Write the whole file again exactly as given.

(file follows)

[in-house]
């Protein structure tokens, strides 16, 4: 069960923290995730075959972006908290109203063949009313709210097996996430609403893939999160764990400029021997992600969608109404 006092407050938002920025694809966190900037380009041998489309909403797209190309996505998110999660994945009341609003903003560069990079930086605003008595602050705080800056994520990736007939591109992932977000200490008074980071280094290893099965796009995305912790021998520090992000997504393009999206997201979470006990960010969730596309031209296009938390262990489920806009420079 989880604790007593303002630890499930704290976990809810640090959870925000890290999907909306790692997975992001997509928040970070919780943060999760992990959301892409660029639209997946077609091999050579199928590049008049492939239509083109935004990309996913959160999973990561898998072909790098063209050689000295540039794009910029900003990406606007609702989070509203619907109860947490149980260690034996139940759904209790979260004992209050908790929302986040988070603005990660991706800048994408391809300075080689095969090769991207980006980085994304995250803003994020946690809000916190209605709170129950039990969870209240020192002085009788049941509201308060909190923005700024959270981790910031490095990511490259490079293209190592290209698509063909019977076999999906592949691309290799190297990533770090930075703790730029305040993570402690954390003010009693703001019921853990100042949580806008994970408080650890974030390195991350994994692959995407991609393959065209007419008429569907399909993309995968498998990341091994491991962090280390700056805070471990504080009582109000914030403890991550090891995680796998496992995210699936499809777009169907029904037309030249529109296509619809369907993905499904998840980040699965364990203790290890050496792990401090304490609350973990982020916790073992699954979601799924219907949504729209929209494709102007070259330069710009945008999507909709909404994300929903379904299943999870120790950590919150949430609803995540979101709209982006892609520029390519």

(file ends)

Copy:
[in-house]
């Protein structure tokens, strides 16, 4: 069960923290995730075959972006908290109203063949009313709210097996996430609403893939999160764990400029021997992600969608109404 006092407050938002920025694809966190900037380009041998489309909403797209190309996505998110999660994945009341609003903003560069990079930086605003008595602050705080800056994520990736007939591109992932977000200490008074980071280094290893099965796009995305912790021998520090992000997504393009999206997201979470006990960010969730596309031209296009938390262990489920806009420079 989880604790007593303002630890499930704290976990809810640090959870925000890290999907909306790692997975992001997509928040970070919780943060999760992990959301892409660029639209997946077609091999050579199928590049008049492939239509083109935004990309996913959160999973990561898998072909790098063209050689000295540039794009910029900003990406606007609702989070509203619907109860947490149980260690034996139940759904209790979260004992209050908790929302986040988070603005990660991706800048994408391809300075080689095969090769991207980006980085994304995250803003994020946690809000916190209605709170129950039990969870209240020192002085009788049941509201308060909190923005700024959270981790910031490095990511490259490079293209190592290209698509063909019977076999999906592949691309290799190297990533770090930075703790730029305040993570402690954390003010009693703001019921853990100042949580806008994970408080650890974030390195991350994994692959995407991609393959065209007419008429569907399909993309995968498998990341091994491991962090280390700056805070471990504080009582109000914030403890991550090891995680796998496992995210699936499809777009169907029904037309030249529109296509619809369907993905499904998840980040699965364990203790290890050496792990401090304490609350973990982020916790073992699954979601799924219907949504729209929209494709102007070259330069710009945008999507909709909404994300929903379904299943999870120790950590919150949430609803995540979101709209982006892609520029390519």